Guest post: Alex Connolly

by thisnorthernboy

This is the fourth guest post on this blog, and it’s the most unexpected. Previous guest posts have generally been about the quest author’s work – art, process, methods etc. That’s what I was expecting when I asked Alex to write me something. In an unnecessary show of modesty, Alex decided to not write about himself or his work, but of something much deeper. It’s very good. And you should definitely read his post below, but first, as Alex is too modest, I’ll sing his praises here.

Alex Connolly is an Australian designer and illustrator, living in southern Japan. He’s worked for Neill Blomkamp (director of District 9, Elysium and Chappie), Marvel (I don’t need to add anything here do I?) and Double Damage Games. I first saw his personal work and was blown away. Alex produces incredibly technical mechanical sci fi illustrations. Incredibly designed, but perfectly believable. Check out Alex’s work on his website and twitter.

And now, for Alex…

Ember in the Palm

First of all, I want to thank Rob for the opportunity to write for his esteemed blog.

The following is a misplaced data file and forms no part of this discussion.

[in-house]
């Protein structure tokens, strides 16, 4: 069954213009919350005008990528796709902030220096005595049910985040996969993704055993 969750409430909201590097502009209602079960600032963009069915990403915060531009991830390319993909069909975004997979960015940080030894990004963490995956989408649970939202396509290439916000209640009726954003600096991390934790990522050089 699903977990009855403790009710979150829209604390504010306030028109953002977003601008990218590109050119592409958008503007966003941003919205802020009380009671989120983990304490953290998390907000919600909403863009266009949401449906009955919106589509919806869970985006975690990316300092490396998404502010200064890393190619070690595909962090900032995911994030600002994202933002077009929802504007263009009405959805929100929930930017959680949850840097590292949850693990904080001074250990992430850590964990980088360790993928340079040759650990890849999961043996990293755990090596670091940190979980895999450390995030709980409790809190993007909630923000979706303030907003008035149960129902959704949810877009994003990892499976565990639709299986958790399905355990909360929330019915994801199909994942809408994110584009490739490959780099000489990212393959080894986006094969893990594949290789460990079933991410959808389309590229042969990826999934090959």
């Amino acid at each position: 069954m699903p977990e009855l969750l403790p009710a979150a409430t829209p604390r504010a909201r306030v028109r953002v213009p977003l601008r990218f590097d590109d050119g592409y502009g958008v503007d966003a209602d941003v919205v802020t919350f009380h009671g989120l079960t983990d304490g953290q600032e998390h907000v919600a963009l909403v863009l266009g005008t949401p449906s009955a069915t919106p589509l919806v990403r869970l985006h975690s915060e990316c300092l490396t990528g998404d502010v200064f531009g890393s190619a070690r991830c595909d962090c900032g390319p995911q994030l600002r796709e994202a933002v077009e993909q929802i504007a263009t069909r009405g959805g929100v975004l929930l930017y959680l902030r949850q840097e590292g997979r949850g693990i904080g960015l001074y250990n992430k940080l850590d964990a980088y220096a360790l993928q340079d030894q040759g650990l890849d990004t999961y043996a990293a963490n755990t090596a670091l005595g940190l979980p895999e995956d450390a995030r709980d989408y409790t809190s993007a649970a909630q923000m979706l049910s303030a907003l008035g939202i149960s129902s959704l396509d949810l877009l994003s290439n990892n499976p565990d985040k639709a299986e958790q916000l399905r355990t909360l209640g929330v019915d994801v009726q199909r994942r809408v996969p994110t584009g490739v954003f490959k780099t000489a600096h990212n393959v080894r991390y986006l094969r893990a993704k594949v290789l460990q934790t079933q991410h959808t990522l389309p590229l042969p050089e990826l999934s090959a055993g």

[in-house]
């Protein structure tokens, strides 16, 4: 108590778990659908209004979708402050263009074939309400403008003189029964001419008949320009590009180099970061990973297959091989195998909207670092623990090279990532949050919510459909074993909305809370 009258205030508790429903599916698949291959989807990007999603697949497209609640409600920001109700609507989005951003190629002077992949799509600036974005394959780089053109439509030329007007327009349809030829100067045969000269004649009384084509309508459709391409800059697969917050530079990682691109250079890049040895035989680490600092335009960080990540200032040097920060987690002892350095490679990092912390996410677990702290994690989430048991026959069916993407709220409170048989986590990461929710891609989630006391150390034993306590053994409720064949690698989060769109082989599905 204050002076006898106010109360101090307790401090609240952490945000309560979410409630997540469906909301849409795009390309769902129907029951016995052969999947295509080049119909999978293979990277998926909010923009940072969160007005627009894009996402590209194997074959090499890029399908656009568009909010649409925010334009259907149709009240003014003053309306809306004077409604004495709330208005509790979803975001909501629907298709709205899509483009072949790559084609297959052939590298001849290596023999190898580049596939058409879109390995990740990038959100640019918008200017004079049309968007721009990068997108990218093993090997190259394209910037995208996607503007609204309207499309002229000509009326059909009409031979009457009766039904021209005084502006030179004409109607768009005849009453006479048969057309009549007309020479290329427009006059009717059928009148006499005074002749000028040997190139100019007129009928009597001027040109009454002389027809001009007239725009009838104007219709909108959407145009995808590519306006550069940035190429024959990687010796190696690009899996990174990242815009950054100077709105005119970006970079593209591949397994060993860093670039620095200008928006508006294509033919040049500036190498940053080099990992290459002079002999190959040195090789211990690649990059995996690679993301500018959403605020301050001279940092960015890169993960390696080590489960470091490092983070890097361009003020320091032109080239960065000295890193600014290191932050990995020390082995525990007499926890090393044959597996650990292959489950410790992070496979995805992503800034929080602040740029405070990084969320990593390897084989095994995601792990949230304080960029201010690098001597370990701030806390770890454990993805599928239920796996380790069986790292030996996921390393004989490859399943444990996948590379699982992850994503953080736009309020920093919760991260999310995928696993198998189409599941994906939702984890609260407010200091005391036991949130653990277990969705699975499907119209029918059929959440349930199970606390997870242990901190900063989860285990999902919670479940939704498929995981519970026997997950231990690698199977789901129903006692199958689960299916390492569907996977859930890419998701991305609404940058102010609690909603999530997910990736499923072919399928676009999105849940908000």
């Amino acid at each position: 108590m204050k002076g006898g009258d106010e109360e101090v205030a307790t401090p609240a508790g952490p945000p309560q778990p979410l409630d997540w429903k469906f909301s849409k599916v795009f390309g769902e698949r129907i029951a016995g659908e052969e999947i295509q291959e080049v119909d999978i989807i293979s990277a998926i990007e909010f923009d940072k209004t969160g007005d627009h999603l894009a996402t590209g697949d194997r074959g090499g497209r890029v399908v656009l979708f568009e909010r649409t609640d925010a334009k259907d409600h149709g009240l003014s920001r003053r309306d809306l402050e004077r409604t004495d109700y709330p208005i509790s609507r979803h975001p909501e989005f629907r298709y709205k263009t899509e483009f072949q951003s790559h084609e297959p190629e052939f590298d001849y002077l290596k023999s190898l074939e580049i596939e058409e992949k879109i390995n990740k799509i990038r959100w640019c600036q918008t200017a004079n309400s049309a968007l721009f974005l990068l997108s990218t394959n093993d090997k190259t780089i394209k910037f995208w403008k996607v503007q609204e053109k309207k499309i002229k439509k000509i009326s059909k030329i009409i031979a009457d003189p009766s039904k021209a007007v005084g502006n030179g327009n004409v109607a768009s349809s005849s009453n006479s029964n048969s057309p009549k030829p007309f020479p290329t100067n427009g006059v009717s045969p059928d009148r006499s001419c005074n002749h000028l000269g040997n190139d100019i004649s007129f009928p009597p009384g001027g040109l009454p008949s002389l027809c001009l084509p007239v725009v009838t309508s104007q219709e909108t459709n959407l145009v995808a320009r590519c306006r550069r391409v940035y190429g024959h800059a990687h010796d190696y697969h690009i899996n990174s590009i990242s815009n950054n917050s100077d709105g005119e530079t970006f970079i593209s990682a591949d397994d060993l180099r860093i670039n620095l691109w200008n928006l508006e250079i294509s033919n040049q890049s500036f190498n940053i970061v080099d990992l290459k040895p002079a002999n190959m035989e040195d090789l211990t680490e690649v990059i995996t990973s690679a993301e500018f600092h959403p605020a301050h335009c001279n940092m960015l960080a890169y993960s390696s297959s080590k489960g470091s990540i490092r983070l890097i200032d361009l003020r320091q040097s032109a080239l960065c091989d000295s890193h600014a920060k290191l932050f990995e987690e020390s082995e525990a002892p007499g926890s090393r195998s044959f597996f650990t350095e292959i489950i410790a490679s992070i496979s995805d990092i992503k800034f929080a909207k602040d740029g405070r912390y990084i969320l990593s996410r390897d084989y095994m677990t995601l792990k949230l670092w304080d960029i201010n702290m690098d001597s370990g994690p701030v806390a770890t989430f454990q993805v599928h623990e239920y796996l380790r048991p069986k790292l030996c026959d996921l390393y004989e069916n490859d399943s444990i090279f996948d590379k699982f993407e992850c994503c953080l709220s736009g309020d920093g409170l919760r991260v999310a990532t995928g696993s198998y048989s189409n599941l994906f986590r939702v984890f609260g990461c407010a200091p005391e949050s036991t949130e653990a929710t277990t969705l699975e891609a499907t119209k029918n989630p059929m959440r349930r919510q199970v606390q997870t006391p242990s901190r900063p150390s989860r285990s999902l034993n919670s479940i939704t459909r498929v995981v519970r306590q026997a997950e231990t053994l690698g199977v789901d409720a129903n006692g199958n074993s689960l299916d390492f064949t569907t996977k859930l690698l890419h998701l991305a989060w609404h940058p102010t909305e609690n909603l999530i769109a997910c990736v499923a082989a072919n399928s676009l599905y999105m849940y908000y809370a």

Our creative agency, while not exclusive to, would be a lot different if it weren’t for the strange and dexterous marvels known as the human hand. No sooner free from the constraints of quadrupedalism, our ancient forebears took to all manner of evolutionary endeavours. Fast forward beyond the adaptive wonders of our Homo habilis ‘Handy Man’ origins, and we arrive not just at the mechanical deftness of our closer relatives, but breakthroughs in creative cognition. 

In three parts, I want to select particular moments in the history of visual communication that celebrate the hand as a creative constant through time. These are not necessarily definitive, more personal picks from a smorgasbord of creative pursuits as we tumble through time. 

The first part deals in the very definition of a touchstone. 

Turning Point I – Wonderwall

Parietal art or ‘rock art’ can be traced almost 40,000 years into prehistory. It is a strong visual demarcation that helps to define our ancestors as not just reactive wanderers, but as possessing an intrinsic creative drive to reflect and record. Naturally, given our physiology and biological perspective, it stands to reason hands feature as some of the oldest rock art in existence. These are our most practical tools; our dexterous and articulated arguably as important as the brains that operate them.